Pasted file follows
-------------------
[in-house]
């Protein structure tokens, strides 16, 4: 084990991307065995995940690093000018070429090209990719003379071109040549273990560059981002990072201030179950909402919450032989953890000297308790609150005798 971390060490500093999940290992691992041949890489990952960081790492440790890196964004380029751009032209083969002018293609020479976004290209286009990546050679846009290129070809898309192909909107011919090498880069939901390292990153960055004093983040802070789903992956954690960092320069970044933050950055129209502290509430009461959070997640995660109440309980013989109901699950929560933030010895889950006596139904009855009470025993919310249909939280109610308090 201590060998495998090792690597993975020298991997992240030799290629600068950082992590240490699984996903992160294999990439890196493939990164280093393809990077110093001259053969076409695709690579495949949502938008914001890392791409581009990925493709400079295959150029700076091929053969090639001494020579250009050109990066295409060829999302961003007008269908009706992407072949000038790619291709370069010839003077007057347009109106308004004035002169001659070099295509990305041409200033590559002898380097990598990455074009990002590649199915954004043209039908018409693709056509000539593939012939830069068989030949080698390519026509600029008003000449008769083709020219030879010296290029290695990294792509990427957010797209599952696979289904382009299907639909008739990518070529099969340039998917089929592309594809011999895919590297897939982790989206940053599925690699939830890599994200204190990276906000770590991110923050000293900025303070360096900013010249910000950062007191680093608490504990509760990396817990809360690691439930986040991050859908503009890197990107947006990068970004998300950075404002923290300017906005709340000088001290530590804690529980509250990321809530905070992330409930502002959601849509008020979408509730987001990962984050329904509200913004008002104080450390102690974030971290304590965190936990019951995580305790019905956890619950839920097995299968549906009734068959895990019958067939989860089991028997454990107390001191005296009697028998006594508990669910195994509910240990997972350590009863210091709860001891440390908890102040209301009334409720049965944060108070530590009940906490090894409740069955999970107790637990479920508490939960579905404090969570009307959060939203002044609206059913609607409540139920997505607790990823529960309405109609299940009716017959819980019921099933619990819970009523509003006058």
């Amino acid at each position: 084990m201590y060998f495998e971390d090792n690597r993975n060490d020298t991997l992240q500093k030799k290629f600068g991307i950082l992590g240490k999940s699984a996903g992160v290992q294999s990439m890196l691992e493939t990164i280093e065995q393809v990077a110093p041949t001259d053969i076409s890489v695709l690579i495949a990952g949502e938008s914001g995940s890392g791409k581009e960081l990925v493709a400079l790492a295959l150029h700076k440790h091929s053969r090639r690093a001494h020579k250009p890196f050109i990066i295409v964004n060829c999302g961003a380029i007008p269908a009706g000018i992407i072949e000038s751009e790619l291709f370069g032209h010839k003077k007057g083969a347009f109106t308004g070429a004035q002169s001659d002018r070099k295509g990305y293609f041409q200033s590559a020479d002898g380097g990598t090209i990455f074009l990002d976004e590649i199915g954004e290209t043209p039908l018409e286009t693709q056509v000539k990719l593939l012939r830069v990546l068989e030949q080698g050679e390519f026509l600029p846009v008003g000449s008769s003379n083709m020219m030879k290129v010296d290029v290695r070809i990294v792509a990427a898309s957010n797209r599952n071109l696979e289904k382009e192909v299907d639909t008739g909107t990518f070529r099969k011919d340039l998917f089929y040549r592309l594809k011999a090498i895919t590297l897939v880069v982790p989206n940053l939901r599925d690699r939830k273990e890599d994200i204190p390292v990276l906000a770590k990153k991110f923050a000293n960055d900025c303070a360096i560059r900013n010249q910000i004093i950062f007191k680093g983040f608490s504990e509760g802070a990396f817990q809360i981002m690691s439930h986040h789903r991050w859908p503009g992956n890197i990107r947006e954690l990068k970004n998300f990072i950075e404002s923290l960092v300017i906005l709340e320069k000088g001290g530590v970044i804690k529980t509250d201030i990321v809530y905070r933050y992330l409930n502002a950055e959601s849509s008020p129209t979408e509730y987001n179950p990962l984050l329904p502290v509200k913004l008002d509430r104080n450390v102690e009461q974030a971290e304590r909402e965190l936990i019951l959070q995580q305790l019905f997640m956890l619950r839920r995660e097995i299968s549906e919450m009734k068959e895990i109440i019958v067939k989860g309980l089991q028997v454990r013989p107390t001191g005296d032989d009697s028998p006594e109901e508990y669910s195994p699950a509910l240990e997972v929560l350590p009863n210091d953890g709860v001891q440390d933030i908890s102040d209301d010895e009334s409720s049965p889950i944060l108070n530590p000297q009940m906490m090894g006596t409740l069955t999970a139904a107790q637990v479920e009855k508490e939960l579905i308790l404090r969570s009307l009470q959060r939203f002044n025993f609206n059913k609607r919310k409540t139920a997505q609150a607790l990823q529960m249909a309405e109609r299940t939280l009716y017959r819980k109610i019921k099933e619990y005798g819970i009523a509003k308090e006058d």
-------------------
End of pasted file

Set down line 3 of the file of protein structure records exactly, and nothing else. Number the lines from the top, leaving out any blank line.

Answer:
């Amino acid at each position: 084990m201590y060998f495998e971390d090792n690597r993975n060490d020298t991997l992240q500093k030799k290629f600068g991307i950082l992590g240490k999940s699984a996903g992160v290992q294999s990439m890196l691992e493939t990164i280093e065995q393809v990077a110093p041949t001259d053969i076409s890489v695709l690579i495949a990952g949502e938008s914001g995940s890392g791409k581009e960081l990925v493709a400079l790492a295959l150029h700076k440790h091929s053969r090639r690093a001494h020579k250009p890196f050109i990066i295409v964004n060829c999302g961003a380029i007008p269908a009706g000018i992407i072949e000038s751009e790619l291709f370069g032209h010839k003077k007057g083969a347009f109106t308004g070429a004035q002169s001659d002018r070099k295509g990305y293609f041409q200033s590559a020479d002898g380097g990598t090209i990455f074009l990002d976004e590649i199915g954004e290209t043209p039908l018409e286009t693709q056509v000539k990719l593939l012939r830069v990546l068989e030949q080698g050679e390519f026509l600029p846009v008003g000449s008769s003379n083709m020219m030879k290129v010296d290029v290695r070809i990294v792509a990427a898309s957010n797209r599952n071109l696979e289904k382009e192909v299907d639909t008739g909107t990518f070529r099969k011919d340039l998917f089929y040549r592309l594809k011999a090498i895919t590297l897939v880069v982790p989206n940053l939901r599925d690699r939830k273990e890599d994200i204190p390292v990276l906000a770590k990153k991110f923050a000293n960055d900025c303070a360096i560059r900013n010249q910000i004093i950062f007191k680093g983040f608490s504990e509760g802070a990396f817990q809360i981002m690691s439930h986040h789903r991050w859908p503009g992956n890197i990107r947006e954690l990068k970004n998300f990072i950075e404002s923290l960092v300017i906005l709340e320069k000088g001290g530590v970044i804690k529980t509250d201030i990321v809530y905070r933050y992330l409930n502002a950055e959601s849509s008020p129209t979408e509730y987001n179950p990962l984050l329904p502290v509200k913004l008002d509430r104080n450390v102690e009461q974030a971290e304590r909402e965190l936990i019951l959070q995580q305790l019905f997640m956890l619950r839920r995660e097995i299968s549906e919450m009734k068959e895990i109440i019958v067939k989860g309980l089991q028997v454990r013989p107390t001191g005296d032989d009697s028998p006594e109901e508990y669910s195994p699950a509910l240990e997972v929560l350590p009863n210091d953890g709860v001891q440390d933030i908890s102040d209301d010895e009334s409720s049965p889950i944060l108070n530590p000297q009940m906490m090894g006596t409740l069955t999970a139904a107790q637990v479920e009855k508490e939960l579905i308790l404090r969570s009307l009470q959060r939203f002044n025993f609206n059913k609607r919310k409540t139920a997505q609150a607790l990823q529960m249909a309405e109609r299940t939280l009716y017959r819980k109610i019921k099933e619990y005798g819970i009523a509003k308090e006058d």